Network maximum flow in F#

An old math problem I had not seen since my university days resurfaced the other day, the Maximum Flow problem. It came up in the context of analyzing some industrial process. For illustration purposes, let’s say we are producing sausages, following these steps: we grind some meat, add some seasoning, then stuff and tie the sausage casings, and split them into delicious sausage links.

We could represent this process as a graph, like so:

mermaid diagram 1: linear process

``` mermaid
graph TD;
    grind_meat --> season_meat;
    season_meat --> stuff_casing;
    stuff_casing --> cut_links;

Now the question is, how many sausages per minute could we produce?

Assuming each operation is performed by a separate person, this is not very complicated. We are going to be as slow as the slowest link. So if for instance we could

we would end up running at 5 sausages / minute at best, the bottleneck being stuffing.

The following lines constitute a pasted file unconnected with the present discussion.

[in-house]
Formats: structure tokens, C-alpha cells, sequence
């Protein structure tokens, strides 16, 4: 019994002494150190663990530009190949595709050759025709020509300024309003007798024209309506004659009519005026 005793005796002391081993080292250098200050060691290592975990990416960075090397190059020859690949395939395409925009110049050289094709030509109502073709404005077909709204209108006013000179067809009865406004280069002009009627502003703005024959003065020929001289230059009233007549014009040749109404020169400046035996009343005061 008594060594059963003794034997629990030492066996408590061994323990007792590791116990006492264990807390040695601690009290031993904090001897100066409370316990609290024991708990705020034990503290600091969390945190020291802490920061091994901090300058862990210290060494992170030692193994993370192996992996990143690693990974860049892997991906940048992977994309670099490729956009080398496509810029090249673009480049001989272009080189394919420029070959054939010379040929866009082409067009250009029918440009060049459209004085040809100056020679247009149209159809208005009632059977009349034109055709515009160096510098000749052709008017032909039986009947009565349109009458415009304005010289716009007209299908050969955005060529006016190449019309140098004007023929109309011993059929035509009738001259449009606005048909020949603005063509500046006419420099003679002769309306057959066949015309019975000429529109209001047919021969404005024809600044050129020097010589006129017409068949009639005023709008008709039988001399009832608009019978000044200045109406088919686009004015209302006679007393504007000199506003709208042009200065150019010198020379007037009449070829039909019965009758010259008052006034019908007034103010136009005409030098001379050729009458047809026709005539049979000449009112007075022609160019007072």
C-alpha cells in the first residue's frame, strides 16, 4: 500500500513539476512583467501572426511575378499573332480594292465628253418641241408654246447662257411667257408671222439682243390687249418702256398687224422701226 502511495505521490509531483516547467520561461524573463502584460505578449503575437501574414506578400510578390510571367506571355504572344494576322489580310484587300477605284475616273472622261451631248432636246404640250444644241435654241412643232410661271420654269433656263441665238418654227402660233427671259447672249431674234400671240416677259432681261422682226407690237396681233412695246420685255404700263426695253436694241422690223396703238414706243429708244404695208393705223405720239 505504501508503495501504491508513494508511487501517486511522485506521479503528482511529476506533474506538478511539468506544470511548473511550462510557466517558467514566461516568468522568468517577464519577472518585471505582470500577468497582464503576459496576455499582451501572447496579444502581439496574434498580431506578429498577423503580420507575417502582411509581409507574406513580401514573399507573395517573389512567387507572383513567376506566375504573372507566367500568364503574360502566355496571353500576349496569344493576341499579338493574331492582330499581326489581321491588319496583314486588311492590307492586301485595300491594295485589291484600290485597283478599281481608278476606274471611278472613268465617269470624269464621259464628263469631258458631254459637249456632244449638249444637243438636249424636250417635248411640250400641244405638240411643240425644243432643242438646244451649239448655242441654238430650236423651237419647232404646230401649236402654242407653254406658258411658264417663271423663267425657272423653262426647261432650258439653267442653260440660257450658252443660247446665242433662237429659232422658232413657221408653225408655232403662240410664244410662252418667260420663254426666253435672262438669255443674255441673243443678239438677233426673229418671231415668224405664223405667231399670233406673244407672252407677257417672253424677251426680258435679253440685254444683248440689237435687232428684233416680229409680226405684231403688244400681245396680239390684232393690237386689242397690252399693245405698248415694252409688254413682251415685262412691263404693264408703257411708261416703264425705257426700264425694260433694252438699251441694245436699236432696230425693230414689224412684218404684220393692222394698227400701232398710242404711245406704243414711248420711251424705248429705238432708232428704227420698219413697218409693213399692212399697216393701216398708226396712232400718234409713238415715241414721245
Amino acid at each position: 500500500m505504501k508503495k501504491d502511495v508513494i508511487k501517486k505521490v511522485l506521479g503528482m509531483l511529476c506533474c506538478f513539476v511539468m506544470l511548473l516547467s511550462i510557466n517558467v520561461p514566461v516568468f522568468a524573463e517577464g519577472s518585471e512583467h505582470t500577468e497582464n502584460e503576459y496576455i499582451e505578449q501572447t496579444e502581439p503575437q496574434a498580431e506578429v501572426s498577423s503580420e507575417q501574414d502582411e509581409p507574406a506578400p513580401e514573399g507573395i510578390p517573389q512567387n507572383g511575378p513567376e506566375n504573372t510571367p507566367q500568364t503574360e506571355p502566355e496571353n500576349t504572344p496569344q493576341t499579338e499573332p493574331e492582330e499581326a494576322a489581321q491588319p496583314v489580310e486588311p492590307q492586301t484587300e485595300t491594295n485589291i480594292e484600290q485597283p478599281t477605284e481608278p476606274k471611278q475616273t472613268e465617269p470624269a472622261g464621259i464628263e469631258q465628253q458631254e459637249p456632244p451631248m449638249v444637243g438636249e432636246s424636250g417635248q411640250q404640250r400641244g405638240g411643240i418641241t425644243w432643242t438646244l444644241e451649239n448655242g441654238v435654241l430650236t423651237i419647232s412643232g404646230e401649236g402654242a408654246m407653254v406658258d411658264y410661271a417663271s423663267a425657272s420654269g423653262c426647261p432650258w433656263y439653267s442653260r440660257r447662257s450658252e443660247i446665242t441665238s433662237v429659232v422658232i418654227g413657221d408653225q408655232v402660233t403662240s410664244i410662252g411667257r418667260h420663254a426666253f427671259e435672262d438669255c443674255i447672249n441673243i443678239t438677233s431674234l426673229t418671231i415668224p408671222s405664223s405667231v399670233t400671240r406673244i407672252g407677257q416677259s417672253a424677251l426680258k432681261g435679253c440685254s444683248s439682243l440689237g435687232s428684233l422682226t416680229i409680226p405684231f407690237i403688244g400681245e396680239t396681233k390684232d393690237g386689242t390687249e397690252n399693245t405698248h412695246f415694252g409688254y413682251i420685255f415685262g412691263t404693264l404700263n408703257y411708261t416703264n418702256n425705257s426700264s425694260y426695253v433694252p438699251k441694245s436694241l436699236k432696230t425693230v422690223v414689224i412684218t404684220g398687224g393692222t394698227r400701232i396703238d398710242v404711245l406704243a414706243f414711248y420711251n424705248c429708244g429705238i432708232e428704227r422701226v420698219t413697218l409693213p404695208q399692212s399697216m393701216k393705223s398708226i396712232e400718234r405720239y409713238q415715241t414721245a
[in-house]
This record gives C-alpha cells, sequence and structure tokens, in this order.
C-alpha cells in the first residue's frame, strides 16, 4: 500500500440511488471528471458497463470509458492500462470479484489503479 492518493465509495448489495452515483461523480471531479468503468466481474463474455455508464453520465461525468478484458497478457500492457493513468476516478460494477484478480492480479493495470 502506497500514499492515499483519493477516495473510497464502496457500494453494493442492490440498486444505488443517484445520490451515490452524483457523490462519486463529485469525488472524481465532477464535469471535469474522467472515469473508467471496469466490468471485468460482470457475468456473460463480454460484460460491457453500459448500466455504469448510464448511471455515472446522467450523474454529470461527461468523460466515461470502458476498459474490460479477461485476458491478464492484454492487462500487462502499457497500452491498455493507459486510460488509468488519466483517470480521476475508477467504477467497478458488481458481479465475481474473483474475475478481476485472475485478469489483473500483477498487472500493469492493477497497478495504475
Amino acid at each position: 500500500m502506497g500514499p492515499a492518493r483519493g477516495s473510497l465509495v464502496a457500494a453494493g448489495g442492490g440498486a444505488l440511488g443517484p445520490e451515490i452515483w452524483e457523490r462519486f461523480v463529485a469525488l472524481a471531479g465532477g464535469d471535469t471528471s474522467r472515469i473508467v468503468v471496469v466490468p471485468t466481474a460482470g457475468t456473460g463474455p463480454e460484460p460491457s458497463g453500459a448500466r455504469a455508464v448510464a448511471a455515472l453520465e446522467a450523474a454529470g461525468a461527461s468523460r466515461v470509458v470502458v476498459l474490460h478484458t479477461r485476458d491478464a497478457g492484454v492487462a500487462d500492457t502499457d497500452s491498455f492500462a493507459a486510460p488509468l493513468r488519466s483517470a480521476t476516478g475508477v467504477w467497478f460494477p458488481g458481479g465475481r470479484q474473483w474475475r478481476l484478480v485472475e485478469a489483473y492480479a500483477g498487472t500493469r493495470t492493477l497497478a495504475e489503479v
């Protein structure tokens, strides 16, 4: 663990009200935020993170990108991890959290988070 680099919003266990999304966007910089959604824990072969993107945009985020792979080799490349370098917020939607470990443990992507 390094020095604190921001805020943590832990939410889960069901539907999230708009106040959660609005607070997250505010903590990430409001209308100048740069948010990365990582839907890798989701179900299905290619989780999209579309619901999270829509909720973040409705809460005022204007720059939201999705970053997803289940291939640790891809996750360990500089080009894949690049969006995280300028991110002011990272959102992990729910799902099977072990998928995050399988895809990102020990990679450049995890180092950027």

Now we might be able to get a better throughput with some parallelization. For instance, we could organize production like so:

mermaid diagram 2: complex process

``` mermaid
graph TD;
    grind_meat --> season_meat_1;
    grind_meat --> season_meat_2;
    season_meat_1 --> stuff_casing1;
    season_meat_1 --> stuff_casing2;
    season_meat_2 --> stuff_casing2;
    season_meat_2 --> stuff_casing3;
    stuff_casing1 --> cut_links_1;
    stuff_casing2 --> cut_links_1;
    stuff_casing3 --> cut_links_1;

This is still not overly complicated, but it is beginning to be hairy, and you can imagine how with a few more processes added, the question “how much work can I process through this network” will soon become impractical to handle by hand.

This is essentially what the Maximum Flow problem is about. Given a directed graph, with capacity limitations, how much throughput (flow) can we achieve? In the rest of this post, I’ll go through one way you could answer that question, using Linear Programming.

Representing the network

Let’s start by representing our process as a network, with Nodes (each operation we need to perform) and their capacity, and Edges (how the operations are connected sequentially).